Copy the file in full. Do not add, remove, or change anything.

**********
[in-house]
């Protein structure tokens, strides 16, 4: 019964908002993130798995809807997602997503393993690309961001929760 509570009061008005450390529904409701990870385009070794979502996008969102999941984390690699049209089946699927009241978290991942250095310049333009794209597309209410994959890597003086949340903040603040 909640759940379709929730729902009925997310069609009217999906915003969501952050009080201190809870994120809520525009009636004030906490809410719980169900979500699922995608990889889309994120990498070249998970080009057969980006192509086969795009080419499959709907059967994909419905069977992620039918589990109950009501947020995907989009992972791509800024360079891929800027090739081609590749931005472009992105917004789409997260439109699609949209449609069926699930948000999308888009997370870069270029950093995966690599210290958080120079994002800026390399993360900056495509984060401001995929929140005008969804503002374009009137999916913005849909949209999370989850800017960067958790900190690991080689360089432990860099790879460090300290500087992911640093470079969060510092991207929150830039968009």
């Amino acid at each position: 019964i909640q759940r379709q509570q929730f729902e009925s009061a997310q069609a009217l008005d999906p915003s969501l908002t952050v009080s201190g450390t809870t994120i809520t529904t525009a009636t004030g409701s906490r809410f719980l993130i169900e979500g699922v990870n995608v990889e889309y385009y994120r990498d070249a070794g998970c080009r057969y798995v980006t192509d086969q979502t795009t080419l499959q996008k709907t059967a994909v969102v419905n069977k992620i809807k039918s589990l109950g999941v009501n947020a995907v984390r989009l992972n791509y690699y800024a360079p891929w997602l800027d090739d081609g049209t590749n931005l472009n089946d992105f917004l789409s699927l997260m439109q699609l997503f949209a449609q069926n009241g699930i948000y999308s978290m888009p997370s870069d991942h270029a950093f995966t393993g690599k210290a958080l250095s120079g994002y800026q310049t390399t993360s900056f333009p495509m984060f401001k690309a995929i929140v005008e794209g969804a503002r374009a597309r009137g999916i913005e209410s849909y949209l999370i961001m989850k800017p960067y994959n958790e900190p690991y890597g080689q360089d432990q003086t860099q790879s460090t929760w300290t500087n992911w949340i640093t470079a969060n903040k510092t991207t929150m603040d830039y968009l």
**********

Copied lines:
[in-house]
């Protein structure tokens, strides 16, 4: 019964908002993130798995809807997602997503393993690309961001929760 509570009061008005450390529904409701990870385009070794979502996008969102999941984390690699049209089946699927009241978290991942250095310049333009794209597309209410994959890597003086949340903040603040 909640759940379709929730729902009925997310069609009217999906915003969501952050009080201190809870994120809520525009009636004030906490809410719980169900979500699922995608990889889309994120990498070249998970080009057969980006192509086969795009080419499959709907059967994909419905069977992620039918589990109950009501947020995907989009992972791509800024360079891929800027090739081609590749931005472009992105917004789409997260439109699609949209449609069926699930948000999308888009997370870069270029950093995966690599210290958080120079994002800026390399993360900056495509984060401001995929929140005008969804503002374009009137999916913005849909949209999370989850800017960067958790900190690991080689360089432990860099790879460090300290500087992911640093470079969060510092991207929150830039968009």
């Amino acid at each position: 019964i909640q759940r379709q509570q929730f729902e009925s009061a997310q069609a009217l008005d999906p915003s969501l908002t952050v009080s201190g450390t809870t994120i809520t529904t525009a009636t004030g409701s906490r809410f719980l993130i169900e979500g699922v990870n995608v990889e889309y385009y994120r990498d070249a070794g998970c080009r057969y798995v980006t192509d086969q979502t795009t080419l499959q996008k709907t059967a994909v969102v419905n069977k992620i809807k039918s589990l109950g999941v009501n947020a995907v984390r989009l992972n791509y690699y800024a360079p891929w997602l800027d090739d081609g049209t590749n931005l472009n089946d992105f917004l789409s699927l997260m439109q699609l997503f949209a449609q069926n009241g699930i948000y999308s978290m888009p997370s870069d991942h270029a950093f995966t393993g690599k210290a958080l250095s120079g994002y800026q310049t390399t993360s900056f333009p495509m984060f401001k690309a995929i929140v005008e794209g969804a503002r374009a597309r009137g999916i913005e209410s849909y949209l999370i961001m989850k800017p960067y994959n958790e900190p690991y890597g080689q360089d432990q003086t860099q790879s460090t929760w300290t500087n992911w949340i640093t470079a969060n903040k510092t991207t929150m603040d830039y968009l």